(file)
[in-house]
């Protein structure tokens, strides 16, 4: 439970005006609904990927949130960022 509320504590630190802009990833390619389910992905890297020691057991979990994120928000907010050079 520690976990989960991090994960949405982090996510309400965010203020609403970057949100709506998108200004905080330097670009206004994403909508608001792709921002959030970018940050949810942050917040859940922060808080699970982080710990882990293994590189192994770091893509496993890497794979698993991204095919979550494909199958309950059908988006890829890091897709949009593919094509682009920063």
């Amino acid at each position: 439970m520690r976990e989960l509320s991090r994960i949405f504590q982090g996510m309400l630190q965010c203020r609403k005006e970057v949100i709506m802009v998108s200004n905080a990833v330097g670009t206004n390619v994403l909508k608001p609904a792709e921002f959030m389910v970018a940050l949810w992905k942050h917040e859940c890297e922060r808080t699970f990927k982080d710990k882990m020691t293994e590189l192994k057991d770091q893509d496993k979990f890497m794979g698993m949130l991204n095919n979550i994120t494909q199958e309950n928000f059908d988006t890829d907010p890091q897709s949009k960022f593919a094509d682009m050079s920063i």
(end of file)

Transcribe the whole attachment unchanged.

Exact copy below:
[in-house]
């Protein structure tokens, strides 16, 4: 439970005006609904990927949130960022 509320504590630190802009990833390619389910992905890297020691057991979990994120928000907010050079 520690976990989960991090994960949405982090996510309400965010203020609403970057949100709506998108200004905080330097670009206004994403909508608001792709921002959030970018940050949810942050917040859940922060808080699970982080710990882990293994590189192994770091893509496993890497794979698993991204095919979550494909199958309950059908988006890829890091897709949009593919094509682009920063």
């Amino acid at each position: 439970m520690r976990e989960l509320s991090r994960i949405f504590q982090g996510m309400l630190q965010c203020r609403k005006e970057v949100i709506m802009v998108s200004n905080a990833v330097g670009t206004n390619v994403l909508k608001p609904a792709e921002f959030m389910v970018a940050l949810w992905k942050h917040e859940c890297e922060r808080t699970f990927k982080d710990k882990m020691t293994e590189l192994k057991d770091q893509d496993k979990f890497m794979g698993m949130l991204n095919n979550i994120t494909q199958e309950n928000f059908d988006t890829d907010p890091q897709s949009k960022f593919a094509d682009m050079s920063i």